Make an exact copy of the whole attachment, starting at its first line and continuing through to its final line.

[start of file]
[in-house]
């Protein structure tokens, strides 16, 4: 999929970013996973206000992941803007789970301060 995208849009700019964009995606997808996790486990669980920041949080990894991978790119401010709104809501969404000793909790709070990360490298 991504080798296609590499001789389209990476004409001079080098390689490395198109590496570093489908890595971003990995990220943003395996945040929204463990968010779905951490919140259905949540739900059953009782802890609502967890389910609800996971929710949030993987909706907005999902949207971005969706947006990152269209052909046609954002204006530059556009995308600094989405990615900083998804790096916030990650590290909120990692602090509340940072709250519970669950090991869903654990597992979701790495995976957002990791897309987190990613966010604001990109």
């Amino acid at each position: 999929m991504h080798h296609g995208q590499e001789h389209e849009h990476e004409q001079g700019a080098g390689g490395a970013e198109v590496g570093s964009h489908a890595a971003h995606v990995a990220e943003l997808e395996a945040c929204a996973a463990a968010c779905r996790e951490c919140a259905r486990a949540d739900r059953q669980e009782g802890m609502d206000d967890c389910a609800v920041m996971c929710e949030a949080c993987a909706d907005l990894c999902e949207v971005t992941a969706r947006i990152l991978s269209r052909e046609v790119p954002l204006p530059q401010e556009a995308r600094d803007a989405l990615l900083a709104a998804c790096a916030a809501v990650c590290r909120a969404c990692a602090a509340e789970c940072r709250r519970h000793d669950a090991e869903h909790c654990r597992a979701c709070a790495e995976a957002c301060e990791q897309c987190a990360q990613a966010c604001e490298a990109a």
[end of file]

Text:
[in-house]
């Protein structure tokens, strides 16, 4: 999929970013996973206000992941803007789970301060 995208849009700019964009995606997808996790486990669980920041949080990894991978790119401010709104809501969404000793909790709070990360490298 991504080798296609590499001789389209990476004409001079080098390689490395198109590496570093489908890595971003990995990220943003395996945040929204463990968010779905951490919140259905949540739900059953009782802890609502967890389910609800996971929710949030993987909706907005999902949207971005969706947006990152269209052909046609954002204006530059556009995308600094989405990615900083998804790096916030990650590290909120990692602090509340940072709250519970669950090991869903654990597992979701790495995976957002990791897309987190990613966010604001990109």
């Amino acid at each position: 999929m991504h080798h296609g995208q590499e001789h389209e849009h990476e004409q001079g700019a080098g390689g490395a970013e198109v590496g570093s964009h489908a890595a971003h995606v990995a990220e943003l997808e395996a945040c929204a996973a463990a968010c779905r996790e951490c919140a259905r486990a949540d739900r059953q669980e009782g802890m609502d206000d967890c389910a609800v920041m996971c929710e949030a949080c993987a909706d907005l990894c999902e949207v971005t992941a969706r947006i990152l991978s269209r052909e046609v790119p954002l204006p530059q401010e556009a995308r600094d803007a989405l990615l900083a709104a998804c790096a916030a809501v990650c590290r909120a969404c990692a602090a509340e789970c940072r709250r519970h000793d669950a090991e869903h909790c654990r597992a979701c709070a790495e995976a957002c301060e990791q897309c987190a990360q990613a966010c604001e490298a990109a």